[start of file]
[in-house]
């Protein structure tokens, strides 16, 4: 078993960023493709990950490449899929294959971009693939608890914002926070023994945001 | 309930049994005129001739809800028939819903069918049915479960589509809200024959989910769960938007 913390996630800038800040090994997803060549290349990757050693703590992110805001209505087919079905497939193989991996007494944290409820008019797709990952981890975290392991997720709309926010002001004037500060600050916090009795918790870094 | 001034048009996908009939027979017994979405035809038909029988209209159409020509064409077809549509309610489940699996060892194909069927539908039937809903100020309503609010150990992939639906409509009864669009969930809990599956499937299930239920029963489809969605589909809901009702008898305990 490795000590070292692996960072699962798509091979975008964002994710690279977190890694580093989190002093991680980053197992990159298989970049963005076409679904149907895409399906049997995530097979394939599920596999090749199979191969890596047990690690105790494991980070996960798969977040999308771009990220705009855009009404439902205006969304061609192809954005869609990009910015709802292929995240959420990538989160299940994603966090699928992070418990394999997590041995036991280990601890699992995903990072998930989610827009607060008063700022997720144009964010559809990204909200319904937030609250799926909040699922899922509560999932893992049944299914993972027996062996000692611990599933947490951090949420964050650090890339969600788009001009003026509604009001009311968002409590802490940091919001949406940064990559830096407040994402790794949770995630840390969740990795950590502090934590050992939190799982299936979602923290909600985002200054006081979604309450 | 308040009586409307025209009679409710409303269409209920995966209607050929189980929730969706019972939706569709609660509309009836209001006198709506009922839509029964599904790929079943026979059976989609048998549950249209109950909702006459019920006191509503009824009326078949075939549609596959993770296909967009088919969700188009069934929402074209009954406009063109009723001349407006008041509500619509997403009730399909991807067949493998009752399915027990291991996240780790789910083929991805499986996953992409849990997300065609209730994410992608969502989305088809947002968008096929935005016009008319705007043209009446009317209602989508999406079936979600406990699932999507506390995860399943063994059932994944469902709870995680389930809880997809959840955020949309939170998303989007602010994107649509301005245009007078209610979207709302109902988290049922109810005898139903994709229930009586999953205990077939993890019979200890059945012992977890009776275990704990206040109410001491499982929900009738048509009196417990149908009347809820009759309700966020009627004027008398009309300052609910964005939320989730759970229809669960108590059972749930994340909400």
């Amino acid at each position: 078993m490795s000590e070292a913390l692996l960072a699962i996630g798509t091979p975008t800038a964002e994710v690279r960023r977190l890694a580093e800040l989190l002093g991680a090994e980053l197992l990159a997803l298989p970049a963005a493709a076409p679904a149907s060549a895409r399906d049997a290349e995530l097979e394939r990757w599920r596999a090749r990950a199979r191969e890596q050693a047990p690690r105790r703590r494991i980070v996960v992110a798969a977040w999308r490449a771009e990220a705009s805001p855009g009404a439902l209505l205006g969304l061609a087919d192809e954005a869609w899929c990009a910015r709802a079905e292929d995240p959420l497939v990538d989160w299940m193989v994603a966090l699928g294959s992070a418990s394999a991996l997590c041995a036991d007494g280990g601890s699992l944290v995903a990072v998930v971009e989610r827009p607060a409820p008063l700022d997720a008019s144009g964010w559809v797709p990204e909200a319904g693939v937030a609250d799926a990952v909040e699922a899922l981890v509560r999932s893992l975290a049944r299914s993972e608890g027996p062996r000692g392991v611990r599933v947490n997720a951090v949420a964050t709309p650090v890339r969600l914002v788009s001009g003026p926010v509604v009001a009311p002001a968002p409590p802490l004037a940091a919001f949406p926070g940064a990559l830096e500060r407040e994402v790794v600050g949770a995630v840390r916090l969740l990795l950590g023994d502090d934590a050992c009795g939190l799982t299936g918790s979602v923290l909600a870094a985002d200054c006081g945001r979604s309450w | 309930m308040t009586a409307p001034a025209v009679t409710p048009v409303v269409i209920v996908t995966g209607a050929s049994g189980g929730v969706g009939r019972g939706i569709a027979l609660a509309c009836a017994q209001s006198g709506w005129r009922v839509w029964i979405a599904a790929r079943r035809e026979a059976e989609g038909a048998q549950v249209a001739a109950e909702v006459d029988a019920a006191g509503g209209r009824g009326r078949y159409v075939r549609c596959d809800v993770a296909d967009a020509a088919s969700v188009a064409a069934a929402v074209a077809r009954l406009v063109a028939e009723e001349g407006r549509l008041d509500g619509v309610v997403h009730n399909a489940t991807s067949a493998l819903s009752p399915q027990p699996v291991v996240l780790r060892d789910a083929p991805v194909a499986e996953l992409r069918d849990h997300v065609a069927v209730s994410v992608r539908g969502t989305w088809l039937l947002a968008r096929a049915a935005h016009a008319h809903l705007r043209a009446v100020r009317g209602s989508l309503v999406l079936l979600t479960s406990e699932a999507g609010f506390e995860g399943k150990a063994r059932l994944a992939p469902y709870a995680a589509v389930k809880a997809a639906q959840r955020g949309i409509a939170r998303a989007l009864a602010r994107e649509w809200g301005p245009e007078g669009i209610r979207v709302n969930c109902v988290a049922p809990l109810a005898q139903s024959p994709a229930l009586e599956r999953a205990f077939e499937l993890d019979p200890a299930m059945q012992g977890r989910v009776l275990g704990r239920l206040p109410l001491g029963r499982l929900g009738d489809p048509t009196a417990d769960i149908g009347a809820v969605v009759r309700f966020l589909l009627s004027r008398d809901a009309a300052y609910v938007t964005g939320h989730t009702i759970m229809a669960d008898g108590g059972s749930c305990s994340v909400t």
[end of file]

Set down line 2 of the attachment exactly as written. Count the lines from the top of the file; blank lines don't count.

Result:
């Protein structure tokens, strides 16, 4: 078993960023493709990950490449899929294959971009693939608890914002926070023994945001 | 309930049994005129001739809800028939819903069918049915479960589509809200024959989910769960938007 913390996630800038800040090994997803060549290349990757050693703590992110805001209505087919079905497939193989991996007494944290409820008019797709990952981890975290392991997720709309926010002001004037500060600050916090009795918790870094 | 001034048009996908009939027979017994979405035809038909029988209209159409020509064409077809549509309610489940699996060892194909069927539908039937809903100020309503609010150990992939639906409509009864669009969930809990599956499937299930239920029963489809969605589909809901009702008898305990 490795000590070292692996960072699962798509091979975008964002994710690279977190890694580093989190002093991680980053197992990159298989970049963005076409679904149907895409399906049997995530097979394939599920596999090749199979191969890596047990690690105790494991980070996960798969977040999308771009990220705009855009009404439902205006969304061609192809954005869609990009910015709802292929995240959420990538989160299940994603966090699928992070418990394999997590041995036991280990601890699992995903990072998930989610827009607060008063700022997720144009964010559809990204909200319904937030609250799926909040699922899922509560999932893992049944299914993972027996062996000692611990599933947490951090949420964050650090890339969600788009001009003026509604009001009311968002409590802490940091919001949406940064990559830096407040994402790794949770995630840390969740990795950590502090934590050992939190799982299936979602923290909600985002200054006081979604309450 | 308040009586409307025209009679409710409303269409209920995966209607050929189980929730969706019972939706569709609660509309009836209001006198709506009922839509029964599904790929079943026979059976989609048998549950249209109950909702006459019920006191509503009824009326078949075939549609596959993770296909967009088919969700188009069934929402074209009954406009063109009723001349407006008041509500619509997403009730399909991807067949493998009752399915027990291991996240780790789910083929991805499986996953992409849990997300065609209730994410992608969502989305088809947002968008096929935005016009008319705007043209009446009317209602989508999406079936979600406990699932999507506390995860399943063994059932994944469902709870995680389930809880997809959840955020949309939170998303989007602010994107649509301005245009007078209610979207709302109902988290049922109810005898139903994709229930009586999953205990077939993890019979200890059945012992977890009776275990704990206040109410001491499982929900009738048509009196417990149908009347809820009759309700966020009627004027008398009309300052609910964005939320989730759970229809669960108590059972749930994340909400």